The digital infrastructure consisted of the electronic medical records (EMR), Roche uPath image management system (IMS), and an in-house developed pathology synoptic reporting system (SRS) synchronized with the laboratory information system (LIS). Each of these databases was individually accessible through the Internet using the HTTPS protocol coupled with timed Lightweight Directory Access Protocol authentication. The pathologists accessed the EMR for clinical information and used the web-based image viewer software for reviewing digital slides from remote site/home. Real-time digital sign-out was enabled by the web-based reporting platform [Figure 1]. The patient ID and the laboratory ID are generated by an automated data management system which ensures that the mapping between the two IDs is error free. The EMR, LIS, and SRS are synchronized at the database levels and provide pathology ID level linkage between LIS and SRS and patient ID level linkage between SRS and EMR, permitting to jump between systems for the same patient without any error. Since the IMS was not integrated with the other systems during the study, verification of the patient and pathology IDs on the IMS were done visually by the reporting pathologist. This also included verification of the macro-image of the scanned slide bearing patient and laboratory IDs, to ensure that the pathologist does not inadvertently have two different patients on different information systems.
Figure 1: Digital environment for reporting from remote site. SRS: Synoptic reporting system, HIS: Hospital information system, LIS: Laboratory information system, EMR: Electronic medical record

Click here to view

Risk mitigation measures included preview of cases by trainee pathologists, case-based risk assessment while making a digital diagnosis, requesting for digital slides of higher resolution (rescan at × 40) if required, deferrals for glass slide evaluation, and second opinions from colleagues working either remotely or on-site. Requests for review with previous diagnostic material, additional cuts, special stains, and IHC were recorded in spreadsheets along with other case-related data.

The hardware (RAM, processor, monitor size, screen resolution, color bit depth, color format, and navigation tools) and network specifications (web browser and Internet connection speed) at remote workstations were collated. Other data collated included TAT per case, if access to clinical data was adequate, quality of digital image including presence of artifacts on glass or virtual slides, average time spent on case sign-out, level of confidence for the diagnosis rendered, and network-related issues such as WSI latency (the lag in image loading after opening the digital image), wherever relevant. Qualitative feedback data collated included IMS-related features such as arrangement of cases, ease of navigation, zooming, annotation and quantification tools, comparison between multiple slides, digital image retrieval, and perception of digital image in comparison to microscopy. The overall preferred mode for diagnosis during the ongoing pandemic was noted along with the preferred tool for navigation.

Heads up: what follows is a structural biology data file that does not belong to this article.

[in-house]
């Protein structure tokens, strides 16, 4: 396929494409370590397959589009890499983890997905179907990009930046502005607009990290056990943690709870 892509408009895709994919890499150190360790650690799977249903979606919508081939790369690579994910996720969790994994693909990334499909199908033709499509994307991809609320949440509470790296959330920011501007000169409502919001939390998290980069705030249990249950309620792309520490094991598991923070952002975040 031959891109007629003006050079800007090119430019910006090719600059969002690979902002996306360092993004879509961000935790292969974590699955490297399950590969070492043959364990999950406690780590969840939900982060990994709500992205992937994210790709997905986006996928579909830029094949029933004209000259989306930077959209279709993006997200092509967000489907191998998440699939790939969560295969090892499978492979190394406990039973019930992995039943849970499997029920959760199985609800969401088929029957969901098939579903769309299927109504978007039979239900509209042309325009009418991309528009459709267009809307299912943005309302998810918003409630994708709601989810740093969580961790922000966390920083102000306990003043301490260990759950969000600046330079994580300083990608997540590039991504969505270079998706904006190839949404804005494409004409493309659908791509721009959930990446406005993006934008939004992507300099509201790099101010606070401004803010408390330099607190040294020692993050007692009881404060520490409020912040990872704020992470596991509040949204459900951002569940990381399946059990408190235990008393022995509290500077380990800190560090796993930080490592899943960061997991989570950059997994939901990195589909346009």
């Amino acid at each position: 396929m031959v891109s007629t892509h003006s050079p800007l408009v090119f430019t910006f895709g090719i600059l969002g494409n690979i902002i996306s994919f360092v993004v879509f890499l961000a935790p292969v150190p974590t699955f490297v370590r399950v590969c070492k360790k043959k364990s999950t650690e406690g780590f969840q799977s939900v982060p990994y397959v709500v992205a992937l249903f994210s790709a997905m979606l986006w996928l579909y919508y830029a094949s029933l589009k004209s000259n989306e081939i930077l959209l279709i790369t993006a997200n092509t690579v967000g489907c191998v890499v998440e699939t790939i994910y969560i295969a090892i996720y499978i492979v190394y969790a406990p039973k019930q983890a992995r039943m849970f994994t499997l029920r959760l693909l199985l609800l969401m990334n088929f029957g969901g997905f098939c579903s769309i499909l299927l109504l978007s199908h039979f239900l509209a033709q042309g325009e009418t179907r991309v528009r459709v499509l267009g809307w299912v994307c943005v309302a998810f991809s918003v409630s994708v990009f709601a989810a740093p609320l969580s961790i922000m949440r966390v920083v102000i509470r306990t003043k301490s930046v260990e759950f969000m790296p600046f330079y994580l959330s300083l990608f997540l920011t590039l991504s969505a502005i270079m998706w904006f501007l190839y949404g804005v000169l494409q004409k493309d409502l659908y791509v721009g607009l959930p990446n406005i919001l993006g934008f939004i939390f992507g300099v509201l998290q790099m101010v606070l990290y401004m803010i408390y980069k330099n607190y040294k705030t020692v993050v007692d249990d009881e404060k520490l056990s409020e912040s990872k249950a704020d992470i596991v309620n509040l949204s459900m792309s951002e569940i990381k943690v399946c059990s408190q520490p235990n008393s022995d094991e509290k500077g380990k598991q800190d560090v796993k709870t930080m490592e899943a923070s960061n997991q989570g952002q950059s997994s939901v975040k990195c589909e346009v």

Glass slide review and concordance

Blinded re-review of glass slides for all cases was recorded after a minimum interval of 2 weeks. Diagnostic reads on glass slides were recorded in a controlled environment with de-identified clinical data, identical to that available at the time of digital sign-out. Diagnostic data recorded included all relevant data elements in addition to the top-line diagnosis and interpretation of ancillary tests. Time spent on arriving at a diagnosis was noted along with level of confidence for the glass slide diagnosis similar to digital slide evaluation, in order to eliminate bias arising from complexity of case.

Intra-observer concordance rate was calculated for paired digital and glass diagnostic reads. Major discordances were defined as differences with significant clinical impact including misclassification of cases between benign and malignant pathologies (major harm, major morbidity and moderate harm, moderate morbidity). Minor discordances were defined as those with minimal clinical impact (minor harm, minor morbidity and minimal harm, no morbidity).[1],[3],[22],[23] Concordances were adjudicated by a referee pathologist not participating in sign-out in the study. Blinded consensus diagnosis was established as the reference diagnosis for discordant cases. Establishment of noninferiority of WSI versus microscopy was based on 4% cutoff when compared with reference diagnosis.[3]

   Results Top

A total of 594 cases were included for digital sign-out from home over a duration from March 21, 2020, to June 30, 2020. Following 27 case deferrals for glass sign-out (deferral rate, 4.5%), a total of 567 cases (616 individual parts and 1426 slides) were included for data analysis [Table 1] and [Table 2]. The study set comprised 776 H and E slides (including 27 FS slides), 618 IHC slides (in 191 cases), and 32 slides with special histochemical stains (in 12 cases). The number of slides examined per case was 1–14. The mean number of slides was 4, in cases where IHC or special stains were requested.